Pokemon Go was a game of smartphone users that allowed an image of a creature based from the game to appear in "the real world" via augmented reality. Here we can see that this is not data layered over but an actual creature that moves and we can follow it with our screen. The purpose of this game is to throw "Pokeballs" at the creature to capture it. Flicking a finger up the screen throws one of these balls but, if you miss the creature moves away, further into the field and we can either move our bodies to get closer to it or flick harder to throw the ball further.

IKEA's AR App for Furniture

AR has unlimited possibilities but seems to have found it's niche as a marketing and information tool. IKEA has a great example of this. We can use AR to see how furniture that they have for sale will look in your living room.

The social implications of AR can be very helpful and very invasive. The information that we can receive can also be about people. In the above image, we can see that this person sitting across the table now has all of their information surrounding their head. We can see that we have a low rate of compatibility via the heart in the top right, their social media postings as well as tabs to look deeper into their personal information and other pictures. This was the tech gear of spies to see information on the bad guy on the train but now it's a way for all users to gather information about anything, or anybody, in real time.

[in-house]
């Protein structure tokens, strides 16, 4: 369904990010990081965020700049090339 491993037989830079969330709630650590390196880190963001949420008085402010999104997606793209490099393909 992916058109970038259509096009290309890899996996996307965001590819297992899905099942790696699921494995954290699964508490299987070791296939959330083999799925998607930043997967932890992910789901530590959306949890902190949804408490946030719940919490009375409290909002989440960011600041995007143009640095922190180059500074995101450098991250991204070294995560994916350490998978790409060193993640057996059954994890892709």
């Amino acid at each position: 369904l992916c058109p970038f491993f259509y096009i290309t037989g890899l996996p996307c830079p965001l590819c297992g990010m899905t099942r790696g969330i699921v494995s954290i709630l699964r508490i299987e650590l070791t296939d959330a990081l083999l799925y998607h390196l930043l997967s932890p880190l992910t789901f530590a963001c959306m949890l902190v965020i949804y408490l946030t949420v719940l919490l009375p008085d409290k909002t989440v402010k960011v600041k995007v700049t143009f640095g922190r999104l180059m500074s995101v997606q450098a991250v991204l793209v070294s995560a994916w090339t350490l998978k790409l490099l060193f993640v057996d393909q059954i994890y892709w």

Virtual Reality explained by The Matrix

The 1999 film The Matrix is about the best explanation of VR. People are linked to a virtual world and interact with it. The technology of completely immersing ourselves into a virtual reality complete with all the actual touch sensations, feelings and even death are not here yet, but the idea is not far off. Virtual Reality is a computer simulation of another environment that we can see, move around in and interact. No outside image superimposed but a completely new one is created for users to interact with.

VR Gaming